Satire is the thin wedge that separates fear from panic. businessmen are not yet panic-stricken, but thanks to Pua a sudden flurry of stories appeared in Malaysiakini foreign correspondents seemed particularly gullible they are edging towards the zone of fear. As haemorrhaging international confidence in Malaysia weakens fund inflows, When a nation’s confidence is undermined, adversaries abroad pounce to take advantage, and uncertainty within encourages social tensions.there is only so much harm that an indecisive DAP can inflict upon a nation’s ability restoring the economy to health and vigour. A nation is only as strong as its economy. There is no magic wand as we enter election year. There was no wand in 2013 either. We recovered because we needed the shock to come to our senses. It is time for a radical reboot once again.
Pua even tried Johari as scapegoat for his failure as
Johari’s deeds and actions only goes to show the hypocrisy of his moral high ground and his claims of “doing the best for this country”. In fact, in his attempt to cover up the stolen funds without answering for their crimes, whose crime are you saying that Johari is a criminal who is betraying the country and sacrificing the interest of our future generations.? Pua, this editor is not wrong calling you the real mother f--ker!Analogy comes easily in conversation.but hard, tough competition for circulation, for newsbeats, for exclusive stories. Just so long as it doesn’t damage the prestige and privilege and position of the owners. If it does, down comes the lid.”
This is not from any book of quotations. But it does suggest that truth finds a better home in fiction than anthology. The author is Raymond Chandler, an authentic master of modern fiction who created the shabby and sharp private detective Philip Marlowe. Marlowe — and Chandler — lived amid the shadows that enveloped wealth and crime in mid-20th century Los Angeles; they knew that the difference was marginal and the price was high if you talked too much. Marlowe talked too much. He did something even more risky. He spoke the truth.like Johari.
A jury is often asked to distinguish between a mistake and a crime. The first is unconscious, the second deliberate. A lapse may be condoned by apology. Crime demands punishment.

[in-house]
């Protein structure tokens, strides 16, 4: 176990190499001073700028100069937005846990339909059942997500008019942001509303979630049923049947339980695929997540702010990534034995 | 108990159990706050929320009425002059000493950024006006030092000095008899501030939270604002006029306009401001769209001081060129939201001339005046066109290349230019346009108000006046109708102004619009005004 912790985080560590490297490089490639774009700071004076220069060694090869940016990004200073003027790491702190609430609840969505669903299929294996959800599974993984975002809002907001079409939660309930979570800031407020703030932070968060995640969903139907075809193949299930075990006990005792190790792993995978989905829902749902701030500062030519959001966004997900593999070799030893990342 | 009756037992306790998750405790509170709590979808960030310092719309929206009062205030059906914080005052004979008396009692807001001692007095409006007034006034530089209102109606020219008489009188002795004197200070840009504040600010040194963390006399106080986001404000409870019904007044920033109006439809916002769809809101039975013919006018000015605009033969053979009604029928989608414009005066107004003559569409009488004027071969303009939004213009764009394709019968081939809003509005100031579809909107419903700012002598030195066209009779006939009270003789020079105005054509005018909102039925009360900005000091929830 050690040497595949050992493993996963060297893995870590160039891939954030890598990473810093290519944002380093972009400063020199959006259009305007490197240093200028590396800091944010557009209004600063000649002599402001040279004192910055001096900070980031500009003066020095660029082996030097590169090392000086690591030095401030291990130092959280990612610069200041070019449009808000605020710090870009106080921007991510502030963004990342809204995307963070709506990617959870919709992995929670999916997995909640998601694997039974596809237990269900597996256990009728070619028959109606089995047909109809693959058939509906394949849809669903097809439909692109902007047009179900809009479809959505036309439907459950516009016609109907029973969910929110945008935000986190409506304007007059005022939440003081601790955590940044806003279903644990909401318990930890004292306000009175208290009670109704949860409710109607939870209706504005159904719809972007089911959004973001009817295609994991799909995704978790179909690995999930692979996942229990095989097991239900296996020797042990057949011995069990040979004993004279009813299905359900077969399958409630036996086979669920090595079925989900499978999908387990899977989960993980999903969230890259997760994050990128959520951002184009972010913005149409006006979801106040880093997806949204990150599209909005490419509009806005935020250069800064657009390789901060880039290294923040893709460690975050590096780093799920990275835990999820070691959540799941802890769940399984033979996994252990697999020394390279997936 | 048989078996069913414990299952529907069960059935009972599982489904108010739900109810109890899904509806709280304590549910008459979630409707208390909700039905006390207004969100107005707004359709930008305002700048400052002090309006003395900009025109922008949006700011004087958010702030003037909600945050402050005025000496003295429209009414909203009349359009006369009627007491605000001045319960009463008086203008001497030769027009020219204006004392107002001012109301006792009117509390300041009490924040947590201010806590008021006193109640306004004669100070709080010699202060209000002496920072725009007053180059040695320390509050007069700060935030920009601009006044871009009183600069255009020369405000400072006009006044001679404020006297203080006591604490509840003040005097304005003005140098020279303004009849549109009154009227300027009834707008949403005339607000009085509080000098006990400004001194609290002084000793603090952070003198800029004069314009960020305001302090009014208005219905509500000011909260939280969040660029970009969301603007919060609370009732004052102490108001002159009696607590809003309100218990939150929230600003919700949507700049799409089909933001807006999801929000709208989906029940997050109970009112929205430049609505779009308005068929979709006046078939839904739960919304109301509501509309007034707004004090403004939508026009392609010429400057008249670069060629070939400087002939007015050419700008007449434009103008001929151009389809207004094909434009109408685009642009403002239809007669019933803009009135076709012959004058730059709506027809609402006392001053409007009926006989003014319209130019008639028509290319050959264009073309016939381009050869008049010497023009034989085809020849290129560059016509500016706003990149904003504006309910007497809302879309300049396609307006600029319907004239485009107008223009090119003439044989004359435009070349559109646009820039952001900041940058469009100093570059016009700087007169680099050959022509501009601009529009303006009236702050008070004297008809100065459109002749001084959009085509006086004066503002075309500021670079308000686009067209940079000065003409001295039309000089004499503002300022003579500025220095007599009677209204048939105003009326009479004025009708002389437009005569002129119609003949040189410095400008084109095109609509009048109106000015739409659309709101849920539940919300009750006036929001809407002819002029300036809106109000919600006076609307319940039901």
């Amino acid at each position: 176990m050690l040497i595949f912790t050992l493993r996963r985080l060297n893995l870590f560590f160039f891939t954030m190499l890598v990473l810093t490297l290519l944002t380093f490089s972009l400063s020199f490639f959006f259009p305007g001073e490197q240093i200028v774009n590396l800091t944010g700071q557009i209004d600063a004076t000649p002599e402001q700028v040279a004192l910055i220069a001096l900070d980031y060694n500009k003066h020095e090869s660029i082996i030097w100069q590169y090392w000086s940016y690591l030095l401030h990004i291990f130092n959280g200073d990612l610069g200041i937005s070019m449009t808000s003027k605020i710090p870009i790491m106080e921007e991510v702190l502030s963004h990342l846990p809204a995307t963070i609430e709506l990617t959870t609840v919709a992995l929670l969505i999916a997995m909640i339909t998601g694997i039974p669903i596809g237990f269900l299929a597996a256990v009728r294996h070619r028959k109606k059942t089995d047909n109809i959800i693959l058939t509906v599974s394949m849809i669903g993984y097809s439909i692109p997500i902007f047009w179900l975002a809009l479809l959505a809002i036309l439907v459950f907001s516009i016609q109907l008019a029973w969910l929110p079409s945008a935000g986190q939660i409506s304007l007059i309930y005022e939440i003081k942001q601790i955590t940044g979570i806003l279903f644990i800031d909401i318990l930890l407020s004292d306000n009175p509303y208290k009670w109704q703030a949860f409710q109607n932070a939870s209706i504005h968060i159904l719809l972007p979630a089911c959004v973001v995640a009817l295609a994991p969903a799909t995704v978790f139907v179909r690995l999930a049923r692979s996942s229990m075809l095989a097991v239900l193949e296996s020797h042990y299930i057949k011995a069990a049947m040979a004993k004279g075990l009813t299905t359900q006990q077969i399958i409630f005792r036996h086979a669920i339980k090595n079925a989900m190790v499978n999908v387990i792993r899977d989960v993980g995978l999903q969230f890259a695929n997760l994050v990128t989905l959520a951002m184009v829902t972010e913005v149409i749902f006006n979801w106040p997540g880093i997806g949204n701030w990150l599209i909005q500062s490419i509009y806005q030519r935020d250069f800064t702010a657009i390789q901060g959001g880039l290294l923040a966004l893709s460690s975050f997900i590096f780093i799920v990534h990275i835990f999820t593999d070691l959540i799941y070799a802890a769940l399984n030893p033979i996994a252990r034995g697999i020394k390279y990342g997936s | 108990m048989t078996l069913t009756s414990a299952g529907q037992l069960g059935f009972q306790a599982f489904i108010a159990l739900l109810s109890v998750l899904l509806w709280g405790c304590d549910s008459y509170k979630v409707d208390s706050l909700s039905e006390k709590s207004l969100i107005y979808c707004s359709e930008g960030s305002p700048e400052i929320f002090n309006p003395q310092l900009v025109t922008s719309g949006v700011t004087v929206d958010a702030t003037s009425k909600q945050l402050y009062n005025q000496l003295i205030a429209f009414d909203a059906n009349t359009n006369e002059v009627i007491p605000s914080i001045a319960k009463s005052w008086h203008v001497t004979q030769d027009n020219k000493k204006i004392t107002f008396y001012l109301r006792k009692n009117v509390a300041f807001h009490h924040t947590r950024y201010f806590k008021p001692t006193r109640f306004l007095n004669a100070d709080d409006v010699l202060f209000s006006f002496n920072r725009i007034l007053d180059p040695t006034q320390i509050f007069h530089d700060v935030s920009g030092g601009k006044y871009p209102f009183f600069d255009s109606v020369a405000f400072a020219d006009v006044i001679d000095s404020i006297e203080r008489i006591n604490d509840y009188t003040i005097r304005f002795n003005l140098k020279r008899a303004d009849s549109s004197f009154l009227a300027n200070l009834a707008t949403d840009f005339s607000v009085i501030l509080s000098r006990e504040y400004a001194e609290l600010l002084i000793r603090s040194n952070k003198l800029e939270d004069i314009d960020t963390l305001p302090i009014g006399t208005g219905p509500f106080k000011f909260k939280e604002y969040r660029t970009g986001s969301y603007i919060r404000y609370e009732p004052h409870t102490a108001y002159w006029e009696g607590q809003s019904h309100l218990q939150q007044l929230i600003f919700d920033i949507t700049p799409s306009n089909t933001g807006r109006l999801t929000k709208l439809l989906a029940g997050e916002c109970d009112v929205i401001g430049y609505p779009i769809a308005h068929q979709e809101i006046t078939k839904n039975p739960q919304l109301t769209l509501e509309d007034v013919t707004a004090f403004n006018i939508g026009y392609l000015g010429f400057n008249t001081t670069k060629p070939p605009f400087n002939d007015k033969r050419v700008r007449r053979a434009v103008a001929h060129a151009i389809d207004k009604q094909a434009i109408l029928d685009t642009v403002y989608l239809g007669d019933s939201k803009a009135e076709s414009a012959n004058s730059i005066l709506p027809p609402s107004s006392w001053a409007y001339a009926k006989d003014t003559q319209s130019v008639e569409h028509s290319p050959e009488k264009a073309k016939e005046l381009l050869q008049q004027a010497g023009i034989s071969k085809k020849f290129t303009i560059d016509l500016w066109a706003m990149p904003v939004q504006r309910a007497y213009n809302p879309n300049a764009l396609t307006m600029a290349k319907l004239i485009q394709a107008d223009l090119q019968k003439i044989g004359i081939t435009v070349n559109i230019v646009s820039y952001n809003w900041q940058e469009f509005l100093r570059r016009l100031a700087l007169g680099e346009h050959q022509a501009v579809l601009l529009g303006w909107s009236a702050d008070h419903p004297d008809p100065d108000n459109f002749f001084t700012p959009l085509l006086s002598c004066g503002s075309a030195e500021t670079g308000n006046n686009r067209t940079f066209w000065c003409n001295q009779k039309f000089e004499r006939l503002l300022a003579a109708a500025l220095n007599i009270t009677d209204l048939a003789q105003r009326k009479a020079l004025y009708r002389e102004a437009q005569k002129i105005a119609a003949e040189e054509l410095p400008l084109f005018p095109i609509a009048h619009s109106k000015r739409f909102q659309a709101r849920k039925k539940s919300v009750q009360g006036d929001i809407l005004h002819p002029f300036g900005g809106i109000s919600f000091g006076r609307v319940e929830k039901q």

The dark side of today’s political satire is the evil of corruption. There is a school within the ruling establishment selling the theory that corruption as an election issue has been deflected. This is delusion. The voter is not going to be finessed by the argument that all politicians are corrupt, and so theft of the present lot should be condoned. A jury can punish only the person in the dock, and the present government is on trial in the next electoral court.Jokes are the evidence and the argument in this trial; the voter is both lawyer and judge in the court of the people. But there is some good news for those on trial. The maximum sentence is just five years in wilderness. The next five years will pass as quickly as the last five
Johari taking the position that what has happened in the past, even if it involved billions of ringgit of stolen funds, who stole it?Did Johari stole? should be left alone, and who blinkered ?role is just focus on how to cover up the massive hole which has been created?unlike in the Watergate exposé, brought down Richard Nixon just after he had won a landslide endorsement from the people. because Nixon lied Discourse, therefore, is about accusation, not comprehension. This is perfect for the latest version of television dialogue, which bridges brevity with hysteria. Anyone who seeks any more is dumped into the dustbin of boredom. Do not blame journalists alone. This is what the viewer wants; this is what the viewer gets.
Obviously there should be a lifetime achievement award to DAP MP Tony Pua self-serving taunt. as well, for shortest sentence with maximum impact. It would be inappropriate to hand out a statue for this. A tweezer could be a good substitute.
also read this
Tony Pua an irritating nuisance, a mirror before our guilty conscience? Who wants to be measured by the yardstick of a saint who was so disconcertingly honest , mere handful of professions are honoured with an honorific that survives beyond the office. Priests, judges, armed services officers, professors and doctors, of both the medical and academic disciplines: that’s about it. Journalists, even editors, and politicians, even cabinet ministers, would invite ridicule if they handed out visiting cards marked ‘Editor X’ or ‘Cabinet Minister Y’. Malaysians are, at best, ambivalent about media and politics. They respect our guardians of law, knowledge and security. There is a new tendency among former envoys to add ‘Ambassador’ before their name, a practice borrowed from America, but this is a title snatched from vanity rather than bestowed by popular acclaim.
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